United States General Accounting OfEke Testimony For Release ' IRS' Accounts Receivable Inventory on Delivery Thursdav October 18, 1990 Statement of Paul L. Posner Associate Director, Tax Policy and Administration Issues General Government Division Before the Subcommittee on Oversight Committee on Ways and Means House of Representatives GAO/T-GGU-91-07 ,I h,lGl IRS' ACCOUNTS RECEIVABLE INVENTORY SUMMARY OF STATEMENT BY PAUL L. POSNER ASSOCIATE DIRECTOR, TAX POLICY AND ADMINISTRATION ISSUES GENERAL GOVERMENT DIVISION U.S. GENERAL ACCOUNTING OFFICE As part of its continuing work on IRS' accounts receivable inventory, GAO examined the composition and disposition of two groups of accounts comprising 10 percent of the first quarter 1990 accounts receivable inventory of $67.7 billion--the 98 largest accounts and (2) accounts receivable from federal agencies for employment taxes. GAO found that, for both groups of accounts, the amount owed declined substantially from the first quarter of 1990 through August, but very little of this decrease could be attributed to collections from these taxpayers. Rather, nearly all of the decrease was the result of amounts written off by adjusting taxpayers' accounts due to taxpayer or IRS errors. The complex and confusing nature of the federal tax deposit system is at least partly responsible for these errors. This system, as well as IRS' accounting and information processing systems, needs improvement to reduce erroneous receivables in the inventory. GAO cannot determine how much of the remaining amount due as of August 1990 can be collected. With regard to the 98 largest accounts, the total amount owed declined 44 percent, or $2.7 billion. While nearly all this amount was written off by IRS through account adjustments, some of the remaining accounts may yield substantially more in actual collections once IRS' pending actions come to fruition. IRS has installment or settlement agreements in process with 15 of these 98 taxpayers, which may yield collections in coming months. In addition, IRS may get further collections from some of the 20 accounts currently in litigation or appeals. With regard to federal agencies, the total amount owed declined by 79 percent, or $145.6 million, through August 1990, with only $4.3 million representing actual collections. GAO expects only a small portion of the remainder to be collectible since most of these receivables are overstated as a result of accounting and tax processing errors by both IRS and the agency taxpayers. Some of these errors occurred because federal agencies filed their tax returns late, while others were due to a payment process requiring federal agencies to issue checks through the Treasury to IRS --a cumbersome system, ill-designed for intragovernmental transfers. Mr. Chairman and Members of the Subcommittee: We are pleased to be here today to assist the subcommittee in its continuing inquiry into IRS' accounts receivable inventory. As you requested, Mr. Chairman, our testimony today focuses on IRS' accounts receivable from federal government agencies for employment taxes and IRS’ largest accounts receivable--accounts comprising 10 percent of the $67.7 billion receivables inventory. l In the first quarter of 1990, federal agency receivables accounted for $185 million while the 98 largest receivables accounted for $6.2 billion. 2 To help determine how much of this amount was truly owed by taxpayers, we tracked their disposition through August 1990 and found that most of the amounts resolved as of August were erroneously recorded as receivables because of bookkeeping errors, such as misapplying payments, caused by both IRS and taxpayers. IRS resolved these amounts by making adjustments to its records, and the taxpayers did not have to pay additional taxes. lThese amounts for the first quarter of 1990 exclude interest and penalties. The accounts receivable inventory is $90 billion when interest and penalties are included. 2With regard to the largest receivables, we analyzed the largest 98, rather than the largest 100, as requested by the Subcommittee. We asked IRS for a list of the 100 largest receivables, but the list IRS provided only included 98 taxpayers. In some instances, the same taxpayer is in two IRS databases, and therefore appeared among the 100 largest receivables twice when we combined information from the databases. Nevertheless, when we looked at the 63 largest federal accounts, we did find that 6 of the accounts resolved so far consisted of late agency payments on employment taxes. For the unresolved accounts, some other agencies may be found to owe additional taxes once IRS finishes its investigation. Not only do federal agencies have an obligation to be model taxpayers, but their failure to make timely tax payments causes the Social Security Trust Fund to lose interest revenue as well. FEDERAL AGENCY ACCOUNTS RECEIVABLE Currently, federal agencies, like other employers, are required to deposit withheld income and social security taxes as well as their portion of social security taxes through the Federal Tax Deposit (FTD) System, and to file quarterly returns. Many federal agencies pay their taxes by authorizing the Treasury to issue checks. They must also submit an FTD coupon with each payment like other employers. However, federal agencies, unlike other employers, are not liable for paying penalties and interest if they fail to meet deposit and filing requirements because they cannot legally use funds appropriated for other purposes to pay penalties and interest. IRS records showed that 676 federal entities--more than a quarter of those reporting --owed $185 million in back taxes as of 2 February 24, 1990.3 Every Cabinet department was represented, as were a number of independent agencies, including the General Accounting Office, which was reported as owing $52,000. Sixty- three federal entities had balances due of $100,000 or more, totaling about $178 million, or about 96 percent of the amount due from federal entities. Therefore, we chose to track actions taken on receivables from these 63 entities. The 63 included 49 defense-related entities. Tracking the disposition of these 63 accounts through August helps reveal how many actually owed additional taxes. As the table in attachment I shows, the vast majority of the resolved amount-- $141 million for 48 of the 63 entities--was not caused by owed taxes but rather was resolved by IRS bookkeeping adjustments such as abatements of tax assessments and corrections of misapplied payments caused by IRS or taxpayer errors. However, 6 of these 63 entities actually paid $4.3 million in additional tax to resolve their accounts. It would be helpful to discuss each of these cases at this point: -- The United States Information Agency owed nearly $1.4 million for one quarter in 1988, representing 16 percent of its liability for that quarter. Officials admitted that the 3We refer to entity rather than agency because a federal agency may have numerous taxpaying entities, including employee associations, reporting to IRS. Each entity has its own identification number and accounts. IRS’ records are maintained by entity, not agency, and, in some instances, information in IRS’ records is not descriptive enough to identify which agency the entity belongs to. 3 underpayment was caused when a payment for nearly $1.4 million was mistakenly cancelled by Treasury. This underpayment was satisfied by applying a $1 million overpayment still on IRS' books and a check from the agency for the rest. -- The Portsmouth Naval Shipyard owed $282,000 for a 1988 quarter (2 percent of its liability) and $2.2 million dollars for a 1989 quarter (14 percent of its liability). The agency claimed that it had already paid these taxes, but that the payments did not post to its accounts. The agency subsequently issued new checks to cover these delinquencies. -- The Defense Logistics Agency sent a late payment for almost $1 million, 14 percent of its liability for the quarter in which it was due, that resulted from not returning a payment IRS send back in error nearly 15 months earlier. -- The Army Communications Command, Ft. Monmouth, New Jersey, made a late tax payment for the first quarter of 1988 that IRS did not receive until the second quarter of that year. IRS recorded the payment in the taxpayer's account for the second quarter. This caused the second quarter's account to be overpaid and, as a result, IRS issued the taxpayer a refund. The taxpayer returned the refunded amount to IRS almost a year later, thereby clearing the delinquency. 4 -- The Environmental Protection Agency underpaid its taxes by $283,000 for four quarters between December 1987 and March 1989. The agency ultimately paid the amount due in June 1990 some 2-l/2 years following the first delinquency period. IRS' detection of these insufficient payments was delayed because the agency filed its returns up to 9 months late for these quarters. -- The State Department owed $45,000 in taxes because of insufficient deposits for the periods ending December 1985 and December 1987. This amount was paid in June 1990. Some other agencies may be found to owe additional taxes once IRS and the agencies finish their investigation of the remaining $32.3 million not yet resolved through either payments or adjustments. For example, IRS collection officials indicate that Walter Reed Army Medical Center may owe $300,000. As noted earlier, the great majority of agency accounts examined were erroneously recorded as receivables because of accounting, clerical, and tax processing mistakes caused by both IRS and the agencies. GAO's case is instructive. The agency was incorrectly recorded as owing tax when tax deposits were applied either to the wrong tax period or to the wrong account number (GAO maintained three accounts for three separate entities), partly because of clerical errors on GAO's part. According to IRS officials, GAO's accounts will be resolved with no taxes due. 5 In fairness, the opportunity for errors in the tax deposit process is great. The Department of Labor alone makes over 200 tax deposits per quarter for payroll and numerous interim payments made to its employees. Even IRS revenue officers have difficulty understanding account activity because of its complexity and volume. In addition, fully one-third of the nation’s private employers were penalized for violating the complex rules governing tax deposits in 1988. However, in addition to clerical and bookkeeping errors, we observed a more disturbing pattern-- late filing of tax returns. More than two-thirds of the 63 federal entities filed tax returns late. IRS’ detection of late and insufficient payments is delayed when returns are not filed on time. We believe changes in the payment requirements for federal agencies would help to avoid unnecessary administrative problems for IRS and the agencies. Currently, problems stem from applying the same deposit and collection process designed for private taxpayers to federal agencies. This results in such anomalies as federal agencies issuing checks through the Department of the Treasury to pay another federal agency--IRS--for taxes. In one case, the State Department said that checks for over $2 million have been lost twice, causing a delay of over 2 years in resolving discrepancies in this agency's account and costing many staff hours. 6 Recognizing the unique nature of federal agency tax payments as intragovernmental transfers, the Treasury should administratively streamline its payment and filing process by adopting simpler procedures for processing federal payments and return information such as using bookkeeping adjustment or electronic funds transfer. LARGEST DOLLAR ACCOUNTS RECEIVABLE Let me now briefly describe the results IRS has obtained from its focus on the largest receivables. As shown in the table in attachment II, the total amount due from the 98 largest receivables decreased by $2.7 billion (44 percent) between March and August 1990. Nearly all of the decrease was due to abatements and adjustments of amounts resulting from erroneous assessments and misapplied payments, with only $40 million due to collections. As of the end of August, over $3.5 billion was still owed by 74 of the original 98 taxpayers. IRS has already made progress in collecting some of these receivables by establishing installment or settlement agreements. For example, the table in attachment III showing the status of these remaining largest receivables indicates that agreements have been reached with 15 taxpayers for at least partial payment on assessed taxes of $1.8 billion. As a result of a recent bankruptcy case, a taxpayer with one of the 7 largest accounts has agreed to pay about 30 percent of the amount owed. Thus, we believe that it is reasonable to expect that substantial amounts eventually will be collected. IRS faces considerable difficulties in collecting from other taxpayers who have no assets or cannot be located. One example is a drug dealer whom IRS assessed $29 million in back taxes for 1981 through 1983 based on his court testimony. IRS seized his known assets-- including luxury cars, vessels, aircraft, and a minesweeper-- and sold them for $360,000. IRS' prospects of collecting the remaining taxes are slight because the taxpayer is now deceased and no other assets have been located. The table in attachment IV lists the types of taxpayers comprising the 98 largest accounts receivable. Even for those accounts with potential collections, 89 percent are over 5 years old, so IRS may not be able to realize the revenue potential unless extensions to the g-year statutory collection period are obtained. OBSERVATIONS Our study of these two groups of receivables again points to the importance of IRS’ taking action to determine the real value of the accounts receivable inventory, including federal agency and largest dollar receivables. We believe that IRS needs to ad just its inventory to account for those cases that do not represent 8 real receivables. Further, IRS should focus its collection efforts on receivables that have the greatest potential to result in additional revenue. Such actions as simplifying the federal tax deposit system for federal agencies and all taxpayers and enhancing efforts to reduce the number of erroneous assessments and misapplied payments will go a long way toward the prevention of overstated receivables. For example, in a July 1990 report, we recommended a broad reform of federal tax deposit requirements that could help reduce errors and delinquencies caused by the complexity of the current process.4 However, until other alternatives are available, it is our view that agencies must meet their responsibility to file tax returns on time and make prompt tax deposits. This concludes my prepared statement. I would be pleased to answer any questions you may have. 4Tax Policy: Federal Tax Deposit Requirements Should Be Simplified (GAO/GGD-90-102, July 31, 1990). 9 AT'I!ACfElENTI ATI!&XMENI'I FDERALJGEKYREZEIWBLES OVER $100,000 AlausIs-ININ'IXJEEeR 24, 1990, 21, 1990 (Dollars in millions) Balance due on February 24, 1990 $177.9 63 entities totala Iess payments ( 4.3) 6 entities involved subtotal $173.6 less abatenents & adjustments (141.3) 48 entities involved Balance dcle on August 21, 1990 $32. 36 entities involved aSome entities made pyments and also ha3 anomts abat& or adjusted. Further, saw entities that had anounts abated or adjusted still had balances due as of August 21, 1990. merefore, the nunber of entities in this colum do not add to 63. +I3 million dollars of this balance is currently expected to h written-off through adjustments and abatanents. 10 ATTACHMENT II ATTACEMENT II THE 98 LARGEST ACCOUNTS RECEIVABLE ANALYSIS OF CHARGE IN BALANCE m IRfl RECORDS BE'IWEEN I I UG I (Dollars in billions) Balance due March 31, 1990 $6.22 Less payments (0.04) bss statutes expired (0.17) Less abatements & adjustments (2.51) Balance due August 21, 1990 11 ATTACHMENT III ATTACHMENT III STATUS OF THE 98 LARGEST ACCOUNTS RECEIVABLE PER IRS' RECORDS AS OF AUGUST 21, 1990 (Dollars in billions) Status Number of taxpayers Balance Installment or settlement agreements pending/reached 15 $1.78 Insolvent, unable to locate or incarcerated 18 .60 Litigation or IRS appeals 20 .50 Collection being pursued by revenue officers 6 . 36 IRS expects soon to clear balance due 10 . 21 Under review by IRS exadn or criminal divisions 5 .07 No balance due -24 ( 002) Total $3.50 12 ATTACHMENT IV ATTACHMENT IV THE 98 LARGEST ACCOUNTS RECEIVABLE BALANCES DUE AND NUMBER OF ACCOUNTS PER IRS' RECORDS AS OF MARCH 31, 1990 , AND AUGUST 21, 1990 I BY 2 (Dollars in billions) March 1990 August 1990 Number Balance Number Balance Business Petroleum 10 $0.9 $0.4 Energy-related 3 0.3 ; 0.3 Financial 5 0.1 4 0.1 Investment companies 5 0.2 2 0.1 Transportation 6 0.4 5 Other ii*"3 Subtotal G e Individual Drug dealing/ money laundering 4 Incarcerated 4 Deceased 3 0.1 Other Subtotal - Government Foreign 1 o.oa 0 0.0 Federal 4 1.0 0 0.0 State & local 2 1 o.oa Subtotal 7 i 0.0 Estates 5. 0.2 s Total u aLess than $50 million. Note: Totals may not add because of rounding. 13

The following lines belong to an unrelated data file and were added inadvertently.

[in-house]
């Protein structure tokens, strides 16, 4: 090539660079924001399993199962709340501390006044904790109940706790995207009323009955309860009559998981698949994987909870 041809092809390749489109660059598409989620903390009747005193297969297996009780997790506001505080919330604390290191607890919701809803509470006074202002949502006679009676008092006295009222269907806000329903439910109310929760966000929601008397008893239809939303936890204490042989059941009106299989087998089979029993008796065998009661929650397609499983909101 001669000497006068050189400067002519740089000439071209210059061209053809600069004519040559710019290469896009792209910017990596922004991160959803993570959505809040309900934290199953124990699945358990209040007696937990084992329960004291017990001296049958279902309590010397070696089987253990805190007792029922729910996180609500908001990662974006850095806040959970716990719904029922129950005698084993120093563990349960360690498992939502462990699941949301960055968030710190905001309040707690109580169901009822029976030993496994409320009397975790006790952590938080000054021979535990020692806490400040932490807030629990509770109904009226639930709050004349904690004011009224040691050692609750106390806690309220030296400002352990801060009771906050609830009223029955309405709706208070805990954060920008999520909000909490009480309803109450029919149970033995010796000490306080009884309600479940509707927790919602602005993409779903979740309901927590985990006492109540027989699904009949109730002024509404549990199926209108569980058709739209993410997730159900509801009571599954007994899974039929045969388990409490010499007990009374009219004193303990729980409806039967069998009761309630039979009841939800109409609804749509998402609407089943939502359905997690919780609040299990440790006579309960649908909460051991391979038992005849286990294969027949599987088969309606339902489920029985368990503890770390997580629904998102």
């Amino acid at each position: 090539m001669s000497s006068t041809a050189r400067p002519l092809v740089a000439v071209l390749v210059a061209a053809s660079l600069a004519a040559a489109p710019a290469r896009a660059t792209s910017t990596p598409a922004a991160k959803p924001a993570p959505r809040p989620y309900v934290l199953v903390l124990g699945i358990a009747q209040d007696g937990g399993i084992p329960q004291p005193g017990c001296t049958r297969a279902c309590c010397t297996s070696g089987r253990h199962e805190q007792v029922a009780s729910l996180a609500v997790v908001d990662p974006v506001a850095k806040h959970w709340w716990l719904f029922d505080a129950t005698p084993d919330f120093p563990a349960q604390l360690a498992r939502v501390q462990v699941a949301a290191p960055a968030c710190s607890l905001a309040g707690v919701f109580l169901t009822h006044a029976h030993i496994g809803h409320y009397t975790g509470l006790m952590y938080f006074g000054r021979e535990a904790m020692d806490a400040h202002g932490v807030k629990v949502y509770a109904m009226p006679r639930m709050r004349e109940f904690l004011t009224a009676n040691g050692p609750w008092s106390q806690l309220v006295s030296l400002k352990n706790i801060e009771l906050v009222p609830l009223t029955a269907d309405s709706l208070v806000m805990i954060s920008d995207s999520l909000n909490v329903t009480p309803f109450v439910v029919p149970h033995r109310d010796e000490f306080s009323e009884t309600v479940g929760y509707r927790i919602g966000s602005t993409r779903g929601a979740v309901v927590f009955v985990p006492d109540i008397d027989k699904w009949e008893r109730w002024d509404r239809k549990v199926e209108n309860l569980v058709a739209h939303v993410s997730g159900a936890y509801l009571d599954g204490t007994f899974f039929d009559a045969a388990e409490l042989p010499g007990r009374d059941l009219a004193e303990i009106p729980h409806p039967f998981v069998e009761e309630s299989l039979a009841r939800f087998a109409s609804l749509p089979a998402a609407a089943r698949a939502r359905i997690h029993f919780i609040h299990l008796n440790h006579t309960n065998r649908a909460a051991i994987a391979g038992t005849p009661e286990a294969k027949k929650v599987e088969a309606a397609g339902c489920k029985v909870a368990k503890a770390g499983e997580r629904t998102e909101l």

IRS' Accounts Receivable Inventory
Published by the Government Accountability Office on 1990-10-18.
Below is a raw (and likely hideous) rendition of the original report. (PDF)